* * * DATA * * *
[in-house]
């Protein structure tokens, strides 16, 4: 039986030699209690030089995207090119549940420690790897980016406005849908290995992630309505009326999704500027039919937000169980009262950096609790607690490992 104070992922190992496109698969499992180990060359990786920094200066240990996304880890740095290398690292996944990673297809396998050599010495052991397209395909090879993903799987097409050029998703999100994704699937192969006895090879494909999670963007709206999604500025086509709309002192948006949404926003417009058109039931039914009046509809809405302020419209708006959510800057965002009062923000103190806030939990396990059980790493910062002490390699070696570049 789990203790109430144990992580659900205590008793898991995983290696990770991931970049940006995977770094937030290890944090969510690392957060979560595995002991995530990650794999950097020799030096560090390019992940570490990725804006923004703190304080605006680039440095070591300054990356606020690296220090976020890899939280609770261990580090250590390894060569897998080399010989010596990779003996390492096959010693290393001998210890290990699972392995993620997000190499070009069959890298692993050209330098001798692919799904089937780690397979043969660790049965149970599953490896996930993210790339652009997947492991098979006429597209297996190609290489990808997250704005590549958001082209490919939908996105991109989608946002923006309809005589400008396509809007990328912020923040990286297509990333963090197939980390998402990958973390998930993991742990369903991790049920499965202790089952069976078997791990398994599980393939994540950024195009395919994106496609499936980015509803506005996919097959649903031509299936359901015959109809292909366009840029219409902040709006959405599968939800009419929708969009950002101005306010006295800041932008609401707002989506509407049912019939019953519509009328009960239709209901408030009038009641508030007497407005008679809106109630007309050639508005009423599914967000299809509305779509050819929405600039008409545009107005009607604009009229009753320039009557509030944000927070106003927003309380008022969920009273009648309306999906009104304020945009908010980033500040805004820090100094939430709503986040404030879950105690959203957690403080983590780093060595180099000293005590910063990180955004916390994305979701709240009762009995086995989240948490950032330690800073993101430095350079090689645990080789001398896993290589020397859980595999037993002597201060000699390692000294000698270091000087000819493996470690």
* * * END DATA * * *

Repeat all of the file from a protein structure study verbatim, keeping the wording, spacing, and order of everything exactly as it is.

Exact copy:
[in-house]
């Protein structure tokens, strides 16, 4: 039986030699209690030089995207090119549940420690790897980016406005849908290995992630309505009326999704500027039919937000169980009262950096609790607690490992 104070992922190992496109698969499992180990060359990786920094200066240990996304880890740095290398690292996944990673297809396998050599010495052991397209395909090879993903799987097409050029998703999100994704699937192969006895090879494909999670963007709206999604500025086509709309002192948006949404926003417009058109039931039914009046509809809405302020419209708006959510800057965002009062923000103190806030939990396990059980790493910062002490390699070696570049 789990203790109430144990992580659900205590008793898991995983290696990770991931970049940006995977770094937030290890944090969510690392957060979560595995002991995530990650794999950097020799030096560090390019992940570490990725804006923004703190304080605006680039440095070591300054990356606020690296220090976020890899939280609770261990580090250590390894060569897998080399010989010596990779003996390492096959010693290393001998210890290990699972392995993620997000190499070009069959890298692993050209330098001798692919799904089937780690397979043969660790049965149970599953490896996930993210790339652009997947492991098979006429597209297996190609290489990808997250704005590549958001082209490919939908996105991109989608946002923006309809005589400008396509809007990328912020923040990286297509990333963090197939980390998402990958973390998930993991742990369903991790049920499965202790089952069976078997791990398994599980393939994540950024195009395919994106496609499936980015509803506005996919097959649903031509299936359901015959109809292909366009840029219409902040709006959405599968939800009419929708969009950002101005306010006295800041932008609401707002989506509407049912019939019953519509009328009960239709209901408030009038009641508030007497407005008679809106109630007309050639508005009423599914967000299809509305779509050819929405600039008409545009107005009607604009009229009753320039009557509030944000927070106003927003309380008022969920009273009648309306999906009104304020945009908010980033500040805004820090100094939430709503986040404030879950105690959203957690403080983590780093060595180099000293005590910063990180955004916390994305979701709240009762009995086995989240948490950032330690800073993101430095350079090689645990080789001398896993290589020397859980595999037993002597201060000699390692000294000698270091000087000819493996470690």